Adulthood cognitive trajectories over 26 years and brain health at 70 years of age: findings from the 1946 British Birth Cohort

Sarah-Naomi James, Jennifer M. Nicholas, Kirsty Lu, Ashvini Keshavan, Christopher A. Lane, Thomas Parker, Sarah M. Buchanan, Sarah E. Keuss, Heidi Murray-Smith, Andrew Wong, David M. Cash, Ian B. Malone, Josephine Barnes, Carole H. Sudre, William Coath, Marc Modat, Sebastien Ourselin, Sebastian J. Crutch, Diana Kuh, Nick C. FoxJonathan M. Schott, Marcus Richards

Research output: Contribution to journalArticleAcademicpeer-review


Few studies can address how adulthood cognitive trajectories relate to brain health in 70-year-olds. Participants (n = 468, 49% female) from the 1946 British birth cohort underwent 18F-Florbetapir PET/MRI. Cognitive function was measured in childhood (age 8 years) and across adulthood (ages 43, 53, 60–64 and 69 years) and was examined in relation to brain health markers of β-amyloid (Aβ) status, whole brain and hippocampal volume, and white matter hyperintensity volume (WMHV). Taking into account key contributors of adult cognitive decline including childhood cognition, those with greater Aβ and WMHV at age 70 years had greater decline in word-list learning memory in the preceding 26 years, particularly after age 60. In contrast, those with smaller whole brain and hippocampal volume at age 70 years had greater decline in processing search speed, subtly manifest from age 50 years. Subtle changes in memory and processing speed spanning 26 years of adulthood were associated with markers of brain health at 70 years of age, consistent with detectable prodromal cognitive effects in early older age.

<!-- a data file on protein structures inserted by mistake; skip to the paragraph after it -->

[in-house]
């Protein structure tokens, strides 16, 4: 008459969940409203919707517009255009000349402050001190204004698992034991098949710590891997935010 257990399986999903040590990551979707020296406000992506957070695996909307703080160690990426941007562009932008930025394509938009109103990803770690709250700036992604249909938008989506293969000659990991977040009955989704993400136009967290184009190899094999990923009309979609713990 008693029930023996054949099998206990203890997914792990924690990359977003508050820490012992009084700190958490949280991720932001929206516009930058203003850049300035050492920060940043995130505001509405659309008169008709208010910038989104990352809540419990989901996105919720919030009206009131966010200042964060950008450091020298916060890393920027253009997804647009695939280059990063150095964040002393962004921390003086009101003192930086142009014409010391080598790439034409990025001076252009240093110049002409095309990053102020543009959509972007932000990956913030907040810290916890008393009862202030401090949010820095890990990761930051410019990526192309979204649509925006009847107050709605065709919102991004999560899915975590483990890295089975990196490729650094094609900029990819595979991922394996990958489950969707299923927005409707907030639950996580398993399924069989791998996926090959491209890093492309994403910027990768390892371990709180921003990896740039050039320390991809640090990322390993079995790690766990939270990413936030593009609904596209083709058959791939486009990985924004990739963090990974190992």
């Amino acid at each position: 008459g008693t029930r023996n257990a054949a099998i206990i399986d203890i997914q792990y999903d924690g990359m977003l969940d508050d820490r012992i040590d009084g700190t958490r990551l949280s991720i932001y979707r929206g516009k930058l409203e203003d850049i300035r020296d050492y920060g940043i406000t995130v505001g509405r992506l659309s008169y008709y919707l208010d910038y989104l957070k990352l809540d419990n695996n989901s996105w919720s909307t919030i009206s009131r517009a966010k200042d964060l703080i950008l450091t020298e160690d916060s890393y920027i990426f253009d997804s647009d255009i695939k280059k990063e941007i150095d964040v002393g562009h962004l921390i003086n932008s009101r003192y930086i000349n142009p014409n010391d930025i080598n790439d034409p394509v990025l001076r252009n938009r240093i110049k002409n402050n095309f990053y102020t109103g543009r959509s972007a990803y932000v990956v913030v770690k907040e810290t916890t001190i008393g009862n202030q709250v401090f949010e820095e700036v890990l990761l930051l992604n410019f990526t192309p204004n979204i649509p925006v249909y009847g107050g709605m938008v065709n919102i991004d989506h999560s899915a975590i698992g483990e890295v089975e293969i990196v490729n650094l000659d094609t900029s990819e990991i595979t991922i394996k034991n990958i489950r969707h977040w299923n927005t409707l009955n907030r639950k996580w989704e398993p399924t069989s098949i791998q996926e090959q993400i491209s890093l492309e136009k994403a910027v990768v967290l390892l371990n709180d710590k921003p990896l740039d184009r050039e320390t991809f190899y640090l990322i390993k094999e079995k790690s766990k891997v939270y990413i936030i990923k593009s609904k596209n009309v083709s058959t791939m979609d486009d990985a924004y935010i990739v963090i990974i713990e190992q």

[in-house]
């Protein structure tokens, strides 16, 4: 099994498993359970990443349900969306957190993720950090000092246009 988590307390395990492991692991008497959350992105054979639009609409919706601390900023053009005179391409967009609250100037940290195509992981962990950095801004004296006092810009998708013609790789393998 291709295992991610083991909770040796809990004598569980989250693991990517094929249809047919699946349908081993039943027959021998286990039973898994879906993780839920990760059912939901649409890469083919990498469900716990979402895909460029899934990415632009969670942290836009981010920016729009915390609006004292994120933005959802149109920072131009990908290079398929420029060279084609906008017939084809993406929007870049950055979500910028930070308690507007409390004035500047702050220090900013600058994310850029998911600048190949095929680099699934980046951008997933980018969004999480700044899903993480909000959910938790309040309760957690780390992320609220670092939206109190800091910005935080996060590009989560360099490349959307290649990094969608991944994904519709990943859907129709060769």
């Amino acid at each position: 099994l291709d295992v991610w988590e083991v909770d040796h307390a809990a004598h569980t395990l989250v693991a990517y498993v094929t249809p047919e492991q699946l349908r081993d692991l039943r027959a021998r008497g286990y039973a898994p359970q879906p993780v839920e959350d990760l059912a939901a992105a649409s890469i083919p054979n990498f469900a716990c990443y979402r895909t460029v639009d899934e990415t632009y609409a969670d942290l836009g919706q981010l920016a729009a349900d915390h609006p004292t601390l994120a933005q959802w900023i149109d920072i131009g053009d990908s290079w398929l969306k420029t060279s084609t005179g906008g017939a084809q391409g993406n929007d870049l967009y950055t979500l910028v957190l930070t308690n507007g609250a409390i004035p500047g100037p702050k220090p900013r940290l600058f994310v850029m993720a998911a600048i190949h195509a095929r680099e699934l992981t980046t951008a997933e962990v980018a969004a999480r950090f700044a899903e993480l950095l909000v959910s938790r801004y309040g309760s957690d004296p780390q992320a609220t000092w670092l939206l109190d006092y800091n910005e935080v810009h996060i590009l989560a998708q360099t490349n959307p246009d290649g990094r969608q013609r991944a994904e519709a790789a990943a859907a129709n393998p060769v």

Original languageEnglish
Pages (from-to)22-32
Number of pages11
JournalNeurobiology of aging
Publication statusPublished - 1 Feb 2023


  • Amyloid
  • Brain health
  • Brain volume
  • Cognition
  • Cognitive decline
  • Life course

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